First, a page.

ms to even minutes, thereby enabling network management to exercise realistic controls over them, even in a geographically widely dispersed ATM network. In contrast, current traffic controls that act on ATM cells at the UNI face formidable challenge from high bandwidth traffic where cell lifetimes may be extremely short, in the range of µs. The findings also underscore two additional important contributions of this paper. First, the network provider may collect data on the high level user traffic characteristics, compute the corresponding average link utilization in the network, and measure the cumulative buffer delay distributions at the nodes, in an operational network. The provider may then determine, based on all relevant criteria, a range of input and system parameters over which the network may be permitted to operate, the intersection of all of which may yield a realistic network operating point (NOP). During subsequent operation of the network, the network provider may guide and maintain the network at a desired NOP by exercising control over the input and system parameters including link utilization, call admittance based on the requested bandwidth, etc. Second, the finding constitutes a vulnerability of ATM networks which a perpetrator may exploit to launch a performance attack." />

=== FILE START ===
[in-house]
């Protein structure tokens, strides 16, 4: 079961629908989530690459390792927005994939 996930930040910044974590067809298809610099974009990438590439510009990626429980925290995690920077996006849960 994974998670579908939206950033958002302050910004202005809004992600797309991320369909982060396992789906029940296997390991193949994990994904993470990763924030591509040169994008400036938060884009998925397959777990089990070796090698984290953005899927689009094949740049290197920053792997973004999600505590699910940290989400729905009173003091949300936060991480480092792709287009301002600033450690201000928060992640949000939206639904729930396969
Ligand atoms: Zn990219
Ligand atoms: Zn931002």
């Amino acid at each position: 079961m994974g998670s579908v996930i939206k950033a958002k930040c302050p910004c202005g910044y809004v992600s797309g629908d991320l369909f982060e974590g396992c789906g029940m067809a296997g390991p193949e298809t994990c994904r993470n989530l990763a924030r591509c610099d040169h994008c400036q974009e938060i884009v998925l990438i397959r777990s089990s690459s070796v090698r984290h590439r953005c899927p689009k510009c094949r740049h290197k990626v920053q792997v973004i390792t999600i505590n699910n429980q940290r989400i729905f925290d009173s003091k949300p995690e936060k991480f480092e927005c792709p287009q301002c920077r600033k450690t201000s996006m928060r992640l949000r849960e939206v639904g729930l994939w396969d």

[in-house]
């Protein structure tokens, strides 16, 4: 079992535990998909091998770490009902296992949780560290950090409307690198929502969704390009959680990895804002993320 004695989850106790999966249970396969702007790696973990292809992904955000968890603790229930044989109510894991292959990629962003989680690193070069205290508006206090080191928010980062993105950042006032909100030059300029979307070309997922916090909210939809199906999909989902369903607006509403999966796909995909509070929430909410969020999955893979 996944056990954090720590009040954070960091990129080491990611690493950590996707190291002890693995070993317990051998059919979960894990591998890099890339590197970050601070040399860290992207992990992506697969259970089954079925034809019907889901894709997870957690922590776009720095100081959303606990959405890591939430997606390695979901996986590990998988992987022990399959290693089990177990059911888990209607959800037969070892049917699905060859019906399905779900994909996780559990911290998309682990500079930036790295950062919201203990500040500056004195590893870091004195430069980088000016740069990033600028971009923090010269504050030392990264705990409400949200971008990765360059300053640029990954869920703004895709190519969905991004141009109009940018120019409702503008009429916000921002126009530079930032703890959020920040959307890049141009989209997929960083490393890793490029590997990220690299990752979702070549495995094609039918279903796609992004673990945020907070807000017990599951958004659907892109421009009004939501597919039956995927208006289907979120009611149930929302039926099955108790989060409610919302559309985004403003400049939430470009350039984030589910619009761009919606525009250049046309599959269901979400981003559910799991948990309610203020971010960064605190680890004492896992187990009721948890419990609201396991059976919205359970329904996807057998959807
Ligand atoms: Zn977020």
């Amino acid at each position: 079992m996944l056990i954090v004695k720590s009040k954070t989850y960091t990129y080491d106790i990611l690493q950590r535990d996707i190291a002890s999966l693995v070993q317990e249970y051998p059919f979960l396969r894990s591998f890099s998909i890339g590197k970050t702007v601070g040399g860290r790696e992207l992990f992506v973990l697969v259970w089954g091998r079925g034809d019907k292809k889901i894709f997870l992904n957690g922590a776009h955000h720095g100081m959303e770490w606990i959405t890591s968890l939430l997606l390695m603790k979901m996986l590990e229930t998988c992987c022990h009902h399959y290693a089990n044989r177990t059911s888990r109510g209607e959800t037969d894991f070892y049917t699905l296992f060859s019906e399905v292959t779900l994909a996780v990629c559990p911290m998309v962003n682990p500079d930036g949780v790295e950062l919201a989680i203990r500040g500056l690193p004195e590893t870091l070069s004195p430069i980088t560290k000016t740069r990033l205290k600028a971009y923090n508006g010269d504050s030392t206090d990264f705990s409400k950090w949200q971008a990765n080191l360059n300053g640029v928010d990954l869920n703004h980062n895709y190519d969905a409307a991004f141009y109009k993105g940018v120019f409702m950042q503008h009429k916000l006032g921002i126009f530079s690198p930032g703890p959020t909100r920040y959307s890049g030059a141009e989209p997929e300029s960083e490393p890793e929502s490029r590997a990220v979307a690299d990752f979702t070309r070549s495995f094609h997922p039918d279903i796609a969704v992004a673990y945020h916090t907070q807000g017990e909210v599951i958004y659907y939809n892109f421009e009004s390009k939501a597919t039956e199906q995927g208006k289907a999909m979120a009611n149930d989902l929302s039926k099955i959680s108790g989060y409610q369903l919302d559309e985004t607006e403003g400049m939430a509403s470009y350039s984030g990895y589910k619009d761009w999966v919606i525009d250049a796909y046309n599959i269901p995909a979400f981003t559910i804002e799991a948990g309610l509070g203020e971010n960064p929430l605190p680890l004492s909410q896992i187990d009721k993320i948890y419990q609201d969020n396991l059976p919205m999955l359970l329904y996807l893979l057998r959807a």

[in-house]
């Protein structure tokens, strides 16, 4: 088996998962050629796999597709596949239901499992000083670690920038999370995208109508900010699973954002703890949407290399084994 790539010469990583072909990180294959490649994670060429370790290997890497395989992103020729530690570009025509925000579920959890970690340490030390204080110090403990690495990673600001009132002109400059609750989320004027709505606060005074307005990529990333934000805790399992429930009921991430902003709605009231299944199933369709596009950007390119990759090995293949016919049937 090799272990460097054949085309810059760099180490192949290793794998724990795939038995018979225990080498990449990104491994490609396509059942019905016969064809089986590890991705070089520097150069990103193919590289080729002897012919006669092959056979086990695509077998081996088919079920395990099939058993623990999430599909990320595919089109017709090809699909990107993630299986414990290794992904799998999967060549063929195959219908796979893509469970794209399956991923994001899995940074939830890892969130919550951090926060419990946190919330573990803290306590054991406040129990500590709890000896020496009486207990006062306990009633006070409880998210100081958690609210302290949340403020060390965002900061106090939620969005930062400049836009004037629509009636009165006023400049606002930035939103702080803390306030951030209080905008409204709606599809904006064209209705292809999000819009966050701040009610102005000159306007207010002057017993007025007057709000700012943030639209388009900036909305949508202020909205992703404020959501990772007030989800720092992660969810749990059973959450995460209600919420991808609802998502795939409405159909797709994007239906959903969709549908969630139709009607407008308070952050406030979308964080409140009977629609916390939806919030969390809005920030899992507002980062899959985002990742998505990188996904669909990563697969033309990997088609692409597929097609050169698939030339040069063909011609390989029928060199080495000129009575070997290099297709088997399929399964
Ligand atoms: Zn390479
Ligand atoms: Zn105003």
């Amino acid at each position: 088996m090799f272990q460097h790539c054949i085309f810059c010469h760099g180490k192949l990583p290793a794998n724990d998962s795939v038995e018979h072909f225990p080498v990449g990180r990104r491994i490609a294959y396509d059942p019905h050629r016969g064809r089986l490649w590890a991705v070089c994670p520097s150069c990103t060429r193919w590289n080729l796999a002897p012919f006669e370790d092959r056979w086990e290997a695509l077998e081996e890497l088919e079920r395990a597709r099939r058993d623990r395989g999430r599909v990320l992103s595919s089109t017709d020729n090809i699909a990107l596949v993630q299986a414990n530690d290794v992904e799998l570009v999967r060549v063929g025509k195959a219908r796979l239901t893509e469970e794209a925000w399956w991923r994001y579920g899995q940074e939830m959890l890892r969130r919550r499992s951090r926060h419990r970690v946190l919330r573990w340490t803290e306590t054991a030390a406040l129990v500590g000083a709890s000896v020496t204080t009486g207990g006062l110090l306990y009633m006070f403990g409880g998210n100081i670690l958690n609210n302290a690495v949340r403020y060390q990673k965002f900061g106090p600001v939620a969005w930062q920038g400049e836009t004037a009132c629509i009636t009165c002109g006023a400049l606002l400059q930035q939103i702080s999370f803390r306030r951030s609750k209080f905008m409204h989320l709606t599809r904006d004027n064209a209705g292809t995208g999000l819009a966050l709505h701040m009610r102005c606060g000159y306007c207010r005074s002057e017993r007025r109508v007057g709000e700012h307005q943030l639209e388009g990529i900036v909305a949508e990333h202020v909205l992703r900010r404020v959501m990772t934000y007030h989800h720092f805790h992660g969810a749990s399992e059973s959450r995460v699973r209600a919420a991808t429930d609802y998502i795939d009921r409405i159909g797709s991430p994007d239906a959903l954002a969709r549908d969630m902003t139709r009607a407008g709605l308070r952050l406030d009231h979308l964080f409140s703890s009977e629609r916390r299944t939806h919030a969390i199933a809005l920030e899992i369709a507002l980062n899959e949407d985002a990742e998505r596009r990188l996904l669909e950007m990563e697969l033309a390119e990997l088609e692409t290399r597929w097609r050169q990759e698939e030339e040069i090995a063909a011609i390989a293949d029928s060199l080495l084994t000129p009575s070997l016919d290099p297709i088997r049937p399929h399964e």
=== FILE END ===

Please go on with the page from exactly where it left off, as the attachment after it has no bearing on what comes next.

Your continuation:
The Impact of Source Traffic Distribution on Quality of Service (QoS) in ATM Networks

Seshasayi PILLALAMARRI  Sumit GHOSH  

Publication
IEICE TRANSACTIONS on Communications   Vol.E87-B   No.8   pp.2290-2307
Publication Date: 2004/08/01
Online ISSN: 
DOI: 
Print ISSN: 0916-8516